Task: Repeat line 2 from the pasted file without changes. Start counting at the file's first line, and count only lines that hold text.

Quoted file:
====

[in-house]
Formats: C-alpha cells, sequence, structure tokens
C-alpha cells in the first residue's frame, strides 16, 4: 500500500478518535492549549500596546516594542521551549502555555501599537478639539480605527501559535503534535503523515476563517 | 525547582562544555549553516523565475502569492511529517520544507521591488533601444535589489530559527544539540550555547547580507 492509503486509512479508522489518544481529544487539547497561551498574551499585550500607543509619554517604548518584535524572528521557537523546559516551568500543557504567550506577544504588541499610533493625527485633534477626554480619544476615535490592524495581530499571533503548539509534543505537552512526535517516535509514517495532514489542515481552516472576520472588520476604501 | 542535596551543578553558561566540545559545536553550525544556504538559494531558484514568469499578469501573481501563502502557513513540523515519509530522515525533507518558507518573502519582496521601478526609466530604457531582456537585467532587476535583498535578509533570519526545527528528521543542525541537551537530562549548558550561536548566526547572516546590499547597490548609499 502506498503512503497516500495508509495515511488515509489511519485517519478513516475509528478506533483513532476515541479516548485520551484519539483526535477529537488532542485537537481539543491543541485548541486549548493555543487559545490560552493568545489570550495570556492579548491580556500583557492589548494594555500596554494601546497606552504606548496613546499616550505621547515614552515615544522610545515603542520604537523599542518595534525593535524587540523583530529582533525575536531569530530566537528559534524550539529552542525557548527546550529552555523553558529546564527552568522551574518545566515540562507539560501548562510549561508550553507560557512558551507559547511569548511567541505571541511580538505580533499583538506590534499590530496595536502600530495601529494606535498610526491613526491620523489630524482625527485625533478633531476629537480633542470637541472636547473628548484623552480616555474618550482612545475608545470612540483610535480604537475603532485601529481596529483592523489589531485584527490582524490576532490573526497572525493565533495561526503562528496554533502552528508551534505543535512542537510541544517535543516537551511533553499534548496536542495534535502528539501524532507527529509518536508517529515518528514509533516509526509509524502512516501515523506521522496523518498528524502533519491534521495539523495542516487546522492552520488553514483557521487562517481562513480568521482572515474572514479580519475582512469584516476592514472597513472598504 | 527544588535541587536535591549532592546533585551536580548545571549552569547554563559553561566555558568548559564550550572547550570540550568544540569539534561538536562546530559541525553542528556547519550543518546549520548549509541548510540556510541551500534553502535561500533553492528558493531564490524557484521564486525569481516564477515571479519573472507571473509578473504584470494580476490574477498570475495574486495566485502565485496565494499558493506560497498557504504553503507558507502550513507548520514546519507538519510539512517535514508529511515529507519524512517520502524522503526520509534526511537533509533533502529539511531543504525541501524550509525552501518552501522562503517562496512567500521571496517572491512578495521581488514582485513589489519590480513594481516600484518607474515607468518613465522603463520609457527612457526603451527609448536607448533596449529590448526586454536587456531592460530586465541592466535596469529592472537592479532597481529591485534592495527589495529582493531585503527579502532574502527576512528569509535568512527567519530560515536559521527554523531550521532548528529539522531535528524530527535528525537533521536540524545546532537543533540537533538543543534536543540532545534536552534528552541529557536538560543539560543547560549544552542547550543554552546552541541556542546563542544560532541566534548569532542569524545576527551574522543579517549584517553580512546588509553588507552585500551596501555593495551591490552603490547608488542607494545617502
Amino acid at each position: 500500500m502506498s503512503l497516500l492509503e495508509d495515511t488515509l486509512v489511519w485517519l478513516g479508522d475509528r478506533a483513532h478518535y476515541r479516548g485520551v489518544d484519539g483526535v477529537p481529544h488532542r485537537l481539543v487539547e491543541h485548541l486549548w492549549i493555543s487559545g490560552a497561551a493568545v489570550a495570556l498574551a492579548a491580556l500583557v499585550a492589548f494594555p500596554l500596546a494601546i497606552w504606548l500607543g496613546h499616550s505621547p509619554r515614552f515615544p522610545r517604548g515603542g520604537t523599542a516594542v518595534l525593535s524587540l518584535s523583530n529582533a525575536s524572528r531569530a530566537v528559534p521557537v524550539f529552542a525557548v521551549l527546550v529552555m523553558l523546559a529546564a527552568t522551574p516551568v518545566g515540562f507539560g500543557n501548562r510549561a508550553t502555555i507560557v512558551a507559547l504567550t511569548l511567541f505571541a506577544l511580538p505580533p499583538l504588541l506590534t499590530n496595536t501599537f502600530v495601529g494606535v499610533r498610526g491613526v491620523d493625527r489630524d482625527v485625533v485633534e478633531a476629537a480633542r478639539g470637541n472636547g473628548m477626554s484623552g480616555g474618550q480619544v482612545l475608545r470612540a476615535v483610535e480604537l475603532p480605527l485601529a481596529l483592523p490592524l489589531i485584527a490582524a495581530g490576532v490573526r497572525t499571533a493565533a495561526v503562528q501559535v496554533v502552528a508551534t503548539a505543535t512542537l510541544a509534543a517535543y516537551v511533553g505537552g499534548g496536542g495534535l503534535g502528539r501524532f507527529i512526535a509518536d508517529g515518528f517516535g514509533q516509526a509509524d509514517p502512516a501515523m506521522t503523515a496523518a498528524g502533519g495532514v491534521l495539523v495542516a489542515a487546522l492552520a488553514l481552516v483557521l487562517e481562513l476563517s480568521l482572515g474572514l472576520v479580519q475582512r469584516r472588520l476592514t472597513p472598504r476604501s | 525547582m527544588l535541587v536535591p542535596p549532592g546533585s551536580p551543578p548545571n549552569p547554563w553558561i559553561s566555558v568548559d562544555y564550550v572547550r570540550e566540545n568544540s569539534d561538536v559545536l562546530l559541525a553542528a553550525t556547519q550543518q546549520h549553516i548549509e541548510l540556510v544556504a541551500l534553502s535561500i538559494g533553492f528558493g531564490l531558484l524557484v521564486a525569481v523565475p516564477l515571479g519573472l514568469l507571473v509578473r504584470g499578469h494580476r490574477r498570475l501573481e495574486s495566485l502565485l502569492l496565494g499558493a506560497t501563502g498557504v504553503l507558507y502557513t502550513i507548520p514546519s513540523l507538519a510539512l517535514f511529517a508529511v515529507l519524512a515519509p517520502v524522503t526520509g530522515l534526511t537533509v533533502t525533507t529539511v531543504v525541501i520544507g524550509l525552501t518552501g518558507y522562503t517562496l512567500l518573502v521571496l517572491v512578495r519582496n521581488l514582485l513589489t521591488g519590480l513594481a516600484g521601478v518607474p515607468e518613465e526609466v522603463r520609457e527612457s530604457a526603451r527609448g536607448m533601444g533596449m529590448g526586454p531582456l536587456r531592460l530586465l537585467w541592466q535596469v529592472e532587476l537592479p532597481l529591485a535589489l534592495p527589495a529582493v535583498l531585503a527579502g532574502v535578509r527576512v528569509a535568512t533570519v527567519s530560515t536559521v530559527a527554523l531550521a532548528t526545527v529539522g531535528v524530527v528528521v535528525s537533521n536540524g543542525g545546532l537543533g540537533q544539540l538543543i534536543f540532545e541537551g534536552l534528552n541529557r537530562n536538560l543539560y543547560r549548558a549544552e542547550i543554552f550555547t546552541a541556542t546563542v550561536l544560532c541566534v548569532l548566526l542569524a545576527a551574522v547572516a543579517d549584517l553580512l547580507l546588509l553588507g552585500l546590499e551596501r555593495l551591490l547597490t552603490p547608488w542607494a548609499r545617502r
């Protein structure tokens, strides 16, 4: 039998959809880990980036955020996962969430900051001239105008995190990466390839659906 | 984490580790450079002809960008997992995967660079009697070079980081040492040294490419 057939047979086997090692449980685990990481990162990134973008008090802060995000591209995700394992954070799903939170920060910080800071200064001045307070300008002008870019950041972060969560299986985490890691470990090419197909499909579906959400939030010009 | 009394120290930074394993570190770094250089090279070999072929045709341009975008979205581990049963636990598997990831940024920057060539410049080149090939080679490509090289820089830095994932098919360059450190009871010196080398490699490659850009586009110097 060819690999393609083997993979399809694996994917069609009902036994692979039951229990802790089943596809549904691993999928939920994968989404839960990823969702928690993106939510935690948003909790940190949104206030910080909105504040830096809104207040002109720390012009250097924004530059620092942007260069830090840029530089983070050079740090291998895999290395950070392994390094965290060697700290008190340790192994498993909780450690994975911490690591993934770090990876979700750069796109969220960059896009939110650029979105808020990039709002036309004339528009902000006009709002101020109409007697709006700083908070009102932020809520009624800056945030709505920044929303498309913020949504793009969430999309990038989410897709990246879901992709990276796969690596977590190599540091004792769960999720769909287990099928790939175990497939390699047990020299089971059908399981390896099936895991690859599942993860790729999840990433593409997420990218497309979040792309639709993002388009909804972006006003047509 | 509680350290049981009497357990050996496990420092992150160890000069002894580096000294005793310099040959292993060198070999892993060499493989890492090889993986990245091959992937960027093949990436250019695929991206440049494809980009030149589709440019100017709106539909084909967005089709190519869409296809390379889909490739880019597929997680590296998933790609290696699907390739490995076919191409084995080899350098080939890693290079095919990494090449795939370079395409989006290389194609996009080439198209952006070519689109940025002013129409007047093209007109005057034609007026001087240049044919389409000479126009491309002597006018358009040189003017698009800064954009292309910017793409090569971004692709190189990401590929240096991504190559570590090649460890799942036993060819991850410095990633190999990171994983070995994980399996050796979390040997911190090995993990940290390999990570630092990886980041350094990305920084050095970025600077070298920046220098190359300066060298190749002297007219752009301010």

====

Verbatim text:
Formats: C-alpha cells, sequence, structure tokens